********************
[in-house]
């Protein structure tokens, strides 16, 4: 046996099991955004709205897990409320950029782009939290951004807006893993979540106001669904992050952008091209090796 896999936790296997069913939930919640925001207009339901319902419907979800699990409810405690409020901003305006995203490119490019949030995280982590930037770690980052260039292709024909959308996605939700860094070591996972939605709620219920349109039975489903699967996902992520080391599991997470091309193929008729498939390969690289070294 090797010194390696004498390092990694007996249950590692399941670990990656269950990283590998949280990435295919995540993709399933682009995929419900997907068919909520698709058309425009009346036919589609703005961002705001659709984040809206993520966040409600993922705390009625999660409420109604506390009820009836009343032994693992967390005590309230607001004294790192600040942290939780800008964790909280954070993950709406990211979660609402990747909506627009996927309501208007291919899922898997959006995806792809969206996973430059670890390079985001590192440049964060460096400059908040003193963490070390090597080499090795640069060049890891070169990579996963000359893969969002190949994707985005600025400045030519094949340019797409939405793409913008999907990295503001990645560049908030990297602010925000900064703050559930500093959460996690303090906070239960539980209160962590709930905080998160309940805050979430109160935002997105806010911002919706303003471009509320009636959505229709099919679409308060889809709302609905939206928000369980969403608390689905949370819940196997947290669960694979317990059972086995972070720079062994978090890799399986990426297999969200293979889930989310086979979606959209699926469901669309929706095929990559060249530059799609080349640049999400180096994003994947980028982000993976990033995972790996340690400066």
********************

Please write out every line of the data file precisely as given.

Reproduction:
[in-house]
């Protein structure tokens, strides 16, 4: 046996099991955004709205897990409320950029782009939290951004807006893993979540106001669904992050952008091209090796 896999936790296997069913939930919640925001207009339901319902419907979800699990409810405690409020901003305006995203490119490019949030995280982590930037770690980052260039292709024909959308996605939700860094070591996972939605709620219920349109039975489903699967996902992520080391599991997470091309193929008729498939390969690289070294 090797010194390696004498390092990694007996249950590692399941670990990656269950990283590998949280990435295919995540993709399933682009995929419900997907068919909520698709058309425009009346036919589609703005961002705001659709984040809206993520966040409600993922705390009625999660409420109604506390009820009836009343032994693992967390005590309230607001004294790192600040942290939780800008964790909280954070993950709406990211979660609402990747909506627009996927309501208007291919899922898997959006995806792809969206996973430059670890390079985001590192440049964060460096400059908040003193963490070390090597080499090795640069060049890891070169990579996963000359893969969002190949994707985005600025400045030519094949340019797409939405793409913008999907990295503001990645560049908030990297602010925000900064703050559930500093959460996690303090906070239960539980209160962590709930905080998160309940805050979430109160935002997105806010911002919706303003471009509320009636959505229709099919679409308060889809709302609905939206928000369980969403608390689905949370819940196997947290669960694979317990059972086995972070720079062994978090890799399986990426297999969200293979889930989310086979979606959209699926469901669309929706095929990559060249530059799609080349640049999400180096994003994947980028982000993976990033995972790996340690400066």